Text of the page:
KOTA KINABALU, Sept 8 — PAS MP Nik Muhammad Zawawi Salleh’s claim that the Bible was “distorted” could cost Perikatan Nasional (PN) and allied local parties votes in the state election due to their refusal to criticise him, according to observers.
In Parliament last month, Nik Zawawi from PAS claimed the Bible has been distorted from its original meaning and outraged Christians including those in Sabah that will head to the ballot box on September 26.
Multicultural Parti Bersatu Sabah has been the only PN-friendly party to openly criticise him, calling his remarks seditious and “unforgivable” while trying to dissociate themselves from the conservative Islamic party.
Its information chief, Datuk Joniston Bangkuai, sought to dismiss PAS as inconsequential here by noting that the Islamist party has not had any electoral success of note.
“We may be together in the federal government administration but politically we have nothing to do PAS… we are neither a component member of PN and BN (Barisan Nasional),” Bangkuai said.
When asked whether Sabah voters would see it that way during the state election, Bangkuai pointed out that PBS was contesting under its own banner.
PBS had been part of the BN coalition but abandoned it along with other East Malaysian components following its 2018 general election defeat.
“We are contesting using our own symbol and not PN or BN symbol… that should be clear enough,” he said.
However, not all believe this distinction alone would let PN-linked parties escape the fallout of Nik Zawawi’s comments.
UITM political analyst Tony Paridi Bagang said those allied with PN and the related Muafakat Nasional (MN) will have to do serious damage control or at least present a credible counter-narrative if they intend to fare well during the September 26 poll.
Unlike the peninsula where racial polarisation was more prominent, he said both Sabah and the neighbouring Sarawak were known for their moderation, multiculturalism, and multi-religiousness.
“PAS’s comment would make PN efforts to be more challenging in convincing the non Muslim people here,” he said.
Despite this prognosis, however, only PBS has openly condemned Nik Zawawi over the incidents.
According to Bagang, this could expose PN-linked parties as voters may interpret their refusal to condemn the PAS lawmaker as tacit approval for his remarks.
“Perceptually, this is not good for their party’s image. It does not give advantage to PN especially PAS as this may create a negative perception and harping the sentiment over identity politics.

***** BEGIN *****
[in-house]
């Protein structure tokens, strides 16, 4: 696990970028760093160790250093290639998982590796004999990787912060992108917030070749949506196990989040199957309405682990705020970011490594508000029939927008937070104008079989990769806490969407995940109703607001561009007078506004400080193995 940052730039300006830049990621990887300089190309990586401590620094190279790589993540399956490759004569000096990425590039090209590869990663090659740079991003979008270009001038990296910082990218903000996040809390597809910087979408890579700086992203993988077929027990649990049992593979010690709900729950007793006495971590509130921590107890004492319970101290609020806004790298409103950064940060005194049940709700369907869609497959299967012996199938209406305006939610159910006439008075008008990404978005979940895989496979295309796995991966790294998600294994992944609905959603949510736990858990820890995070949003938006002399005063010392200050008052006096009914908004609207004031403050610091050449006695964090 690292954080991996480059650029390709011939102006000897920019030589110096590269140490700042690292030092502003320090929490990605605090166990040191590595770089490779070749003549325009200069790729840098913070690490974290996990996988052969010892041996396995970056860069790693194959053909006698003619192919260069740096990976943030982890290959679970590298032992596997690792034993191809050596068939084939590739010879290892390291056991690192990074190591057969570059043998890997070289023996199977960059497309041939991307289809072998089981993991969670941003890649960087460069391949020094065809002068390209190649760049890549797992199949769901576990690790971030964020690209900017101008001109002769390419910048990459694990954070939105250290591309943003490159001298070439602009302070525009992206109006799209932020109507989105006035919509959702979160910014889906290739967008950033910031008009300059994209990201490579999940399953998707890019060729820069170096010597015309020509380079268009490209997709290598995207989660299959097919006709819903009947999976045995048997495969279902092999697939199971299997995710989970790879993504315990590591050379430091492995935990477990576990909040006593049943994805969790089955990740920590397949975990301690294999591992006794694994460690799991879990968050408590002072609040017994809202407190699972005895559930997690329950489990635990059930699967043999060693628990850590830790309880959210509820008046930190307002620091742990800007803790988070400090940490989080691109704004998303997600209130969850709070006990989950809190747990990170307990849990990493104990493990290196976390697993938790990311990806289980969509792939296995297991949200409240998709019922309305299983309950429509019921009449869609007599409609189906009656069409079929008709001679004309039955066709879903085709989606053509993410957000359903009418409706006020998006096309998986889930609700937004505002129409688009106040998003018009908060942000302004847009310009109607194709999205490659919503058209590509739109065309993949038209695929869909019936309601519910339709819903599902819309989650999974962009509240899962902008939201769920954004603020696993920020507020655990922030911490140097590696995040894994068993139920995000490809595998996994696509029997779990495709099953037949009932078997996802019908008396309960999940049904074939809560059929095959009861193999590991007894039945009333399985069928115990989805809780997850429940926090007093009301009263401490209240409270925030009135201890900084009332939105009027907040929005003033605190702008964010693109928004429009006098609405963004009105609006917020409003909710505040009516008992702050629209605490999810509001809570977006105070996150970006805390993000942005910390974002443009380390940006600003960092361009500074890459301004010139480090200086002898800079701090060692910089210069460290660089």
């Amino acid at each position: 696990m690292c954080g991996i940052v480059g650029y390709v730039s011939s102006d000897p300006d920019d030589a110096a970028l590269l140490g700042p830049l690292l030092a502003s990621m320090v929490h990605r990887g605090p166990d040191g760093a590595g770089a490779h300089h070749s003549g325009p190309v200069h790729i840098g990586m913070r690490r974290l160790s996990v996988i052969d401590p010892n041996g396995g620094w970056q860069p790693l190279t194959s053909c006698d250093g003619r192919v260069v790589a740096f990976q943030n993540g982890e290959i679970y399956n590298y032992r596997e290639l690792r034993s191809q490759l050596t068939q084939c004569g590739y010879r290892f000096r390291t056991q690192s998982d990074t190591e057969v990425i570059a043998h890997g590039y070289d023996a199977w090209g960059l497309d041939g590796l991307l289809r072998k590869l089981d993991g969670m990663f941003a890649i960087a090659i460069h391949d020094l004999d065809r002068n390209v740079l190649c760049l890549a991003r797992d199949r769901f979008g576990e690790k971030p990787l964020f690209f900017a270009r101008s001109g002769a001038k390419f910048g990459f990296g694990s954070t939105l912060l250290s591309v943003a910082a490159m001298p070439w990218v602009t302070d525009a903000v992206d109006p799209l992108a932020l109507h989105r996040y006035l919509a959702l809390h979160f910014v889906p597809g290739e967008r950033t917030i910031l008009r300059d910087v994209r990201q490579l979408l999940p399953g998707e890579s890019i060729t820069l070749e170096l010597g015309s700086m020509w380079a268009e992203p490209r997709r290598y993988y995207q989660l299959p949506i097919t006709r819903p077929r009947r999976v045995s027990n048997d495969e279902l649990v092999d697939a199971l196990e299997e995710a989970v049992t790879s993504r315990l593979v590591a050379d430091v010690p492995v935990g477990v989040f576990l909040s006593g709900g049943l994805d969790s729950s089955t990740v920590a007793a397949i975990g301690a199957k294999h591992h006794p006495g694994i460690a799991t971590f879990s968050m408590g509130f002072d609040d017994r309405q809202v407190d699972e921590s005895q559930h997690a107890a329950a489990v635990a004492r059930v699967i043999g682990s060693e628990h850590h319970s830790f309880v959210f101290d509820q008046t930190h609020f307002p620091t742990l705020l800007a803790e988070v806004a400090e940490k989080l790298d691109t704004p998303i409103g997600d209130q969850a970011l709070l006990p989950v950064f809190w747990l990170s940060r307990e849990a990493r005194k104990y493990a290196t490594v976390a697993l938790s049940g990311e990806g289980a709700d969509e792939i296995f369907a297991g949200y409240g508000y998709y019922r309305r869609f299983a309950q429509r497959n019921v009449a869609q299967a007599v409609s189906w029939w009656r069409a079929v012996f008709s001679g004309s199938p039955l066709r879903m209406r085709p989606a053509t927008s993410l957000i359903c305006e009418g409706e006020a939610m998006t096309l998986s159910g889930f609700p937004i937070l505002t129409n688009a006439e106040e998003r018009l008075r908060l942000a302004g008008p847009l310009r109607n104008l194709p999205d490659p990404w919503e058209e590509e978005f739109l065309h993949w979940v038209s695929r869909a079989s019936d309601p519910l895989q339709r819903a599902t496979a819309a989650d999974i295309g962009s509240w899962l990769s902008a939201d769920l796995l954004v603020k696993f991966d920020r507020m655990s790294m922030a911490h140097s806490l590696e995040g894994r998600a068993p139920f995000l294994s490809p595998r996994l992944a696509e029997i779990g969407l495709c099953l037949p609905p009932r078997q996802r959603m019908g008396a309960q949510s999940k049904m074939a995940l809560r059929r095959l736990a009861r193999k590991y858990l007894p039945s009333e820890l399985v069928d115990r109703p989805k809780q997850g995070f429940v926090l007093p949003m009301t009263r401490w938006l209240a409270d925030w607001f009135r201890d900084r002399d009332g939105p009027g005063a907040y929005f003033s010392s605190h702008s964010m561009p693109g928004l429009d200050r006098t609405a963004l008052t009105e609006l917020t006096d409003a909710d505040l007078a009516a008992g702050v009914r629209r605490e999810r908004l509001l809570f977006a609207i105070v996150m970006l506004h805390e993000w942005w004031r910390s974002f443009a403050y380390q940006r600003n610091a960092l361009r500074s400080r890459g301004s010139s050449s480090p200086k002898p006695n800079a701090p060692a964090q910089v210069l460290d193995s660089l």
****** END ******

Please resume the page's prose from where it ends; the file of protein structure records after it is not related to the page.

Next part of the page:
“This issue has been picked up by their opponents to be capitalised as a political issue,” Bagang said.
As the UiTM analyst noted, parties aligned with the ruling coalition under Parti Warisan Sabah have seized on their local rivals’ inability or unwillingness to criticise the PN federal lawmaker over the incident.
Among others, United Progressive Kinabalu Organisation (Upko) information chief Albert Bingkasan agreed that this was certain to erode voters’ faith in any party with ties to PAS, be it directly in PN or through an informal arrangement.
“Yes, it does dent those parties especially because they hardly spoke up against such a bigoted comment.
“I do know many people of other religions who are aghast at PAS — and Umno, for that matter — as well as all those aligned to PN and Semenanjung; the PAS comment kind of heightened the people’s anger,” he said.
Bingkasan said that in Sabah, Muslims were against insults to other religions, deeming them out of line.
He noted, however, that politicians in the peninsula had little qualm against using race and religion, especially around elections.
While debating the Road Transport (Amendment) Bill 2020 to propose heavier fines for drink-driving offenders, the Pasir Puteh MP asserted that the Bible has been perverted or corrupted, which immediately drew condemnation from other MPs
The Christian Federation of Malaysia, the Sabah Council of Churches, and Association of Churches in Sarawak have all criticised the unrepentant Nik Zawawi, who suggested the Christian community had “no right to be offended” as his claim was a “fact”.
Despite the apparent anger, PN and its leaders have remained largely silent about both controversies.
Christians form a significant portion of Sabah, representing over 26 per cent of the state as of 2010 versus 9.2 per cent nationally.